We needed to have clear, reliable guidance about formats and methods all this spring and summer to make this happen. Had received it, we would still be hard pressed to make things work.

As it is, it’s now July 15. Most U.S. colleges and universities will be in regular session within about a month and a half, and many have opted for early start dates. Right now, most U.S. colleges still claim that they will be open in a traditional face-to-face format this fall.

It was one thing to make an emergency pivot to online teaching in an unforeseeable crisis this spring. What’s about to happen this fall is something quite different.

I really hope I’m wrong about this.

Designing a Course on the Roots of the Modern World

Amid the general disruption, a university has hired me to teach my first fully online history course this autumn: an introductory-level undergraduate survey called Roots of the Modern World. This is a course I’ve taught once before, about three years ago, in a traditional face-to-face setting. I will be redesigning it mostly from scratch.

As usual, the opportunity to design a course is very exciting. But this course presents some special conceptual challenges.

Continue reading “Designing a Course on the Roots of the Modern World”

‘Demics, Two Weeks Later

Since I last wrote, a lot has changed, and a lot has become more clear.

First, virtually all of my friends working in schools and colleges are teaching remotely for the rest of the spring. It seems clear now that American higher education, as a whole, acted with admirable foresight in closing our campuses before public authorities recommended it, and indeed, in acting far more aggressively to protect our communities than officials advised at the time.

In fact, here in the United States, the federal response to this crisis has been disgraceful. Key politicians, including the president of the United States, have persisted in spreading blatant disinformation and delaying critical action for the sake of their own political benefit, endangering millions of extra lives and tens of millions of livelihoods. Theoretically apolitical federal agencies, notably the Centers for Disease Control and Prevention, have also failed dramatically. The CDC was caught unprepared for the pandemic despite weeks or even months of specific advance warnings. Its recommendations for educational institutions, until recently, appear to have been entirely wrongheaded, being based on a presumption of widespread testing of affected individuals and communities—testing that we all already knew wasn’t happening anywhere in the United States.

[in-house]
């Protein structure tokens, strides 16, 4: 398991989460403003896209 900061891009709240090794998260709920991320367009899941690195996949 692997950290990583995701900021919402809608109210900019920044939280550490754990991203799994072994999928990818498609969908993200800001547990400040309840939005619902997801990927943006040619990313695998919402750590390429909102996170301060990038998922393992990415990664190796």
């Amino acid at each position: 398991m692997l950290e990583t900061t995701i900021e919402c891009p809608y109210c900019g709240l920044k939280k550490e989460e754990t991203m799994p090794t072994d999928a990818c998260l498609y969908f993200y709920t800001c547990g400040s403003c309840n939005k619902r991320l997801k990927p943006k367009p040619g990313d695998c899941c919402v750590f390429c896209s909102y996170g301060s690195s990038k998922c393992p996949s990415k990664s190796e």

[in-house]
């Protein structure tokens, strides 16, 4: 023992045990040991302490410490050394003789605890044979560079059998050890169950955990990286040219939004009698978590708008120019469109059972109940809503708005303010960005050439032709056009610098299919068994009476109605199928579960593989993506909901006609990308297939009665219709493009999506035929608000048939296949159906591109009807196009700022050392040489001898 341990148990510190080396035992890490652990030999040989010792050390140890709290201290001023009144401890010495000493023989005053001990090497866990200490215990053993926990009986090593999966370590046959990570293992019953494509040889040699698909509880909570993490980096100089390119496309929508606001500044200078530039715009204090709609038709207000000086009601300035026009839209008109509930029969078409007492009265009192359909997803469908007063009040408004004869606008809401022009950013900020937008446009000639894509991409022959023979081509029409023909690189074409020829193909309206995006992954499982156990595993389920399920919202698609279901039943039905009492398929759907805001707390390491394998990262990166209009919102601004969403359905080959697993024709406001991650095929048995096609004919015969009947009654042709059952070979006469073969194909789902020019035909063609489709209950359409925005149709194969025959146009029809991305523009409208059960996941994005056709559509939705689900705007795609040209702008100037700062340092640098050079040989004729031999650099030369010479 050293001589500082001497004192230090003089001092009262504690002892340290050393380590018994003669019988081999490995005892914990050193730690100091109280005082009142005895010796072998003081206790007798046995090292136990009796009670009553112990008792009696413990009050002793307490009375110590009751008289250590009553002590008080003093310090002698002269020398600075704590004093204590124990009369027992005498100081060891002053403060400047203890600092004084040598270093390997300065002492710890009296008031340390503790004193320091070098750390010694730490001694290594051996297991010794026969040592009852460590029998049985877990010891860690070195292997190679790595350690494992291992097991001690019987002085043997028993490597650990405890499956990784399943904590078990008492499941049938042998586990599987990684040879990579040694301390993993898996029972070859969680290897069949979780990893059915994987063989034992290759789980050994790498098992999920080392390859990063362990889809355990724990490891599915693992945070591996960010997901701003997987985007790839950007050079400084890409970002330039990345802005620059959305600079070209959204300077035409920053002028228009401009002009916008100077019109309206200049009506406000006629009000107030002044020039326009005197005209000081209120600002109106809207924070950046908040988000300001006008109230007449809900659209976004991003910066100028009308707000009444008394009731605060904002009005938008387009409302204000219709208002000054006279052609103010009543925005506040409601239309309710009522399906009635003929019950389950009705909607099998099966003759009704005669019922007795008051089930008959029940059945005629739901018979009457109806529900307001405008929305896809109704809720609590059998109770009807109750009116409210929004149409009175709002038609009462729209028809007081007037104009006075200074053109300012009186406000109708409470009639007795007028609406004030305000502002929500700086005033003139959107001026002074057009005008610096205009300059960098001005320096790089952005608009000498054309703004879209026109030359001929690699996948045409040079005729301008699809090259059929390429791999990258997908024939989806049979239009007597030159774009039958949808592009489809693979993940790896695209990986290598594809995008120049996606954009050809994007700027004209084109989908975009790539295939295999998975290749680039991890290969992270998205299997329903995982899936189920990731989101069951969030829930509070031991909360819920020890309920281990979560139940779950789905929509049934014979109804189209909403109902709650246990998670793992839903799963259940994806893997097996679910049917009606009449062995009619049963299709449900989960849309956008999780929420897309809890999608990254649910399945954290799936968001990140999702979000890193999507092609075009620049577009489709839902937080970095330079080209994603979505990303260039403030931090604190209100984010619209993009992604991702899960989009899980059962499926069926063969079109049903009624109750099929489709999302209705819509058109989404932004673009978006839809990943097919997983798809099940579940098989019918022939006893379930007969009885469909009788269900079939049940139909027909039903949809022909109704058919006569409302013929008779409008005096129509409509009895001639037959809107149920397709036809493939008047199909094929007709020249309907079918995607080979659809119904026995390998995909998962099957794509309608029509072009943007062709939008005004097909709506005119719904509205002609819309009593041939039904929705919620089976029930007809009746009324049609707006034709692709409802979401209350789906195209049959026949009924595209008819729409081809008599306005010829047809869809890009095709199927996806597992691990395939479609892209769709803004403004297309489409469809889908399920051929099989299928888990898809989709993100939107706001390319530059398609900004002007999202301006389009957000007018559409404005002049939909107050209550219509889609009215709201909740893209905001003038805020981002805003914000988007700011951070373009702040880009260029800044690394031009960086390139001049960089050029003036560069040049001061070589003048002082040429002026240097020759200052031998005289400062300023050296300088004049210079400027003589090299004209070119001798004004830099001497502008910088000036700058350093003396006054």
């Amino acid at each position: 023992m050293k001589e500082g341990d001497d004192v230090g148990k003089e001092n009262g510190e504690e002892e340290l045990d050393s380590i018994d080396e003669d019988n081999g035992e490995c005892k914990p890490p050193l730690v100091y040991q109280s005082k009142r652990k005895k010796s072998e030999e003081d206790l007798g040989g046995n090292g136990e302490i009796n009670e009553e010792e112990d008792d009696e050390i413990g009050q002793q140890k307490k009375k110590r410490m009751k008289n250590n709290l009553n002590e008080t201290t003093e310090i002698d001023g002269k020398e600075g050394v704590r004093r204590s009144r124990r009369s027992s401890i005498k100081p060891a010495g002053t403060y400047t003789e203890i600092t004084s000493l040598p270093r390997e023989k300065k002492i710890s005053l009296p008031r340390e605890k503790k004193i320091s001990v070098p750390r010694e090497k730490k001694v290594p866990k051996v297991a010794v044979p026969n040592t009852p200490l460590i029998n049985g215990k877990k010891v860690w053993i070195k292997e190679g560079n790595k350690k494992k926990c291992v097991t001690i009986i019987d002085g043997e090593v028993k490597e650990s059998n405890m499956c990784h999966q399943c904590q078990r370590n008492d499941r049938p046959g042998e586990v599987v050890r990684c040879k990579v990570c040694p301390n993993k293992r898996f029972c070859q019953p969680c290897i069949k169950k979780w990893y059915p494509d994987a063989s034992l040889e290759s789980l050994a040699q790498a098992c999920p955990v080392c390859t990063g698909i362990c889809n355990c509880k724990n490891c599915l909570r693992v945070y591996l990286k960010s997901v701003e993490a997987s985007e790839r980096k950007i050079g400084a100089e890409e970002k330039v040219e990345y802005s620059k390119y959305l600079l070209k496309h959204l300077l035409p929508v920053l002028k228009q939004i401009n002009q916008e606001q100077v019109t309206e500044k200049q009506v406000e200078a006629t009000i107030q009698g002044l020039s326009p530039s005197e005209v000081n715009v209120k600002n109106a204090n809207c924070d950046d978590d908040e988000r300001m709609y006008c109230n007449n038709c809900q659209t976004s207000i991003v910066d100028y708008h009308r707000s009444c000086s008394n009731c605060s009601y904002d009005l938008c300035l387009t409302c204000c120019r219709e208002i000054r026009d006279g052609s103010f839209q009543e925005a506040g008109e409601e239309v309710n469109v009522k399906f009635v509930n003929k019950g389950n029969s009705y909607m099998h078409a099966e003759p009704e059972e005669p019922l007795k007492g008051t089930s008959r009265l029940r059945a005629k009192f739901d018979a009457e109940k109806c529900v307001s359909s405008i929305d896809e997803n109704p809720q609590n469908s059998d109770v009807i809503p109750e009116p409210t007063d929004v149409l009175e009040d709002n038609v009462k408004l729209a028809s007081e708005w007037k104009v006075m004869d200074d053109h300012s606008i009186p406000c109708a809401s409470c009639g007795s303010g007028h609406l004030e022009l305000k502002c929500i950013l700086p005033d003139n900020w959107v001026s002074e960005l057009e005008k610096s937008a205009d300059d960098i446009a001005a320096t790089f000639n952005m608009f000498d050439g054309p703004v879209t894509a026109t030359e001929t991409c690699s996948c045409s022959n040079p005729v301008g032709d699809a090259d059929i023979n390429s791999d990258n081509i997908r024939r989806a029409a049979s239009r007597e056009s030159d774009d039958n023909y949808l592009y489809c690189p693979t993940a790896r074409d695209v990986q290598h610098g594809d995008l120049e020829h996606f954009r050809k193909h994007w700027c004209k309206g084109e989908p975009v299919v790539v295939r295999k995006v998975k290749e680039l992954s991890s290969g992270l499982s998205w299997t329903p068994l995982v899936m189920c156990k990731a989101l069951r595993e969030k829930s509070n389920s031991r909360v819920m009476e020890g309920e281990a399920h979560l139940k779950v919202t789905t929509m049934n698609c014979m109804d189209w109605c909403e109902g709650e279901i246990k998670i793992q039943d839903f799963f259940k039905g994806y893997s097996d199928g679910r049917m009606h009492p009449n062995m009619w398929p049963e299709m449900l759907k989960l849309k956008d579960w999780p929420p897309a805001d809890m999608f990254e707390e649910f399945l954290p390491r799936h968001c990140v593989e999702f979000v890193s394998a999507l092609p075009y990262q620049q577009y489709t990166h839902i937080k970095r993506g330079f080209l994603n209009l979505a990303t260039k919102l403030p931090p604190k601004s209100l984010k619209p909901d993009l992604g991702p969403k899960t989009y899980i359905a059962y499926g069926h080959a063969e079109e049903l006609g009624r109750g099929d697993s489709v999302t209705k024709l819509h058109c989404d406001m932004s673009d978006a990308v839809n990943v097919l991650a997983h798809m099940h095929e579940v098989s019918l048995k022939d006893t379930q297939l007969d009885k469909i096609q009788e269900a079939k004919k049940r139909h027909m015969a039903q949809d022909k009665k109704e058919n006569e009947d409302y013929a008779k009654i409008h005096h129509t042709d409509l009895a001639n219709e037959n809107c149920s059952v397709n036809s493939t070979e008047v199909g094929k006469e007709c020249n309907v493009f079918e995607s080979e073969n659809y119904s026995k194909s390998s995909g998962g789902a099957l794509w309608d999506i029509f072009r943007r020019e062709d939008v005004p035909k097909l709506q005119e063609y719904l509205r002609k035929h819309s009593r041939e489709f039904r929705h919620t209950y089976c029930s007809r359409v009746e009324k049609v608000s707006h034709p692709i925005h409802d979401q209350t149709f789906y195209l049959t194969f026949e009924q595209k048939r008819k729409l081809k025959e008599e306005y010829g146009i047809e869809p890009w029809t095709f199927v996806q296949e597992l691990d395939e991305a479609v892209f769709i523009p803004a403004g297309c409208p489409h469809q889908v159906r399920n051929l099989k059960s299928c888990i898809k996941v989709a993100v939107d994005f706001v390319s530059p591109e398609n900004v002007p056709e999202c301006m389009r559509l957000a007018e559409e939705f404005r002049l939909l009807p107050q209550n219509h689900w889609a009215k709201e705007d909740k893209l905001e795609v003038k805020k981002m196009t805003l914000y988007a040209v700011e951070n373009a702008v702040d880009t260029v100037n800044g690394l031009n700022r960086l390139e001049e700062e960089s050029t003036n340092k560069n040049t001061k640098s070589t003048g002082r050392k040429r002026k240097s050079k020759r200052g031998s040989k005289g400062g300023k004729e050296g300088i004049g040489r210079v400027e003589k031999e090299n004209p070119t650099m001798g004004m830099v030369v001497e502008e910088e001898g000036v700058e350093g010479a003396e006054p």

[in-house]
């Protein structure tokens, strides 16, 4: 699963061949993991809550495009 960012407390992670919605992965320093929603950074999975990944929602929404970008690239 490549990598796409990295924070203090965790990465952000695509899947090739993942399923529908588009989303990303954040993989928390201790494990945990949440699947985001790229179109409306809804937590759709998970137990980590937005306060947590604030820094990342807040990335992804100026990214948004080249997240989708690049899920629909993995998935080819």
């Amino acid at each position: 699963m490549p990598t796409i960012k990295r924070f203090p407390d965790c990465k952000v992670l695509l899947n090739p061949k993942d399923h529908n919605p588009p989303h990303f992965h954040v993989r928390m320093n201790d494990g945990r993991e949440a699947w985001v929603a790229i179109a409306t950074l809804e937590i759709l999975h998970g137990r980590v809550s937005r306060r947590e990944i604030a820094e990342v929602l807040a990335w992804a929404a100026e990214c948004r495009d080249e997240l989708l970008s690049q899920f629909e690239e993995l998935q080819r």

A largely preventable disaster is unfolding. It appears that many American leaders are determined to let the very worst happen. On the other hand, many state and local officials are rising to the occasion, and so are countless millions of ordinary people.

My students and I are scheduled to reconvene next week after an extra-long spring break and spend the rest of the semester working online. So far, my students appear to be rising to the occasion. I am moved by the sacrifices they have already made, and I’m determined not to waste their time or money as we complete our tasks.

I don’t know what the future holds. I do assume that some people I know will die in the next year. I also strongly suspect that the pandemic, which is likely to cause a global economic depression, will end my teaching career in higher education, which was always tenuous. But those are problems to address when they arise.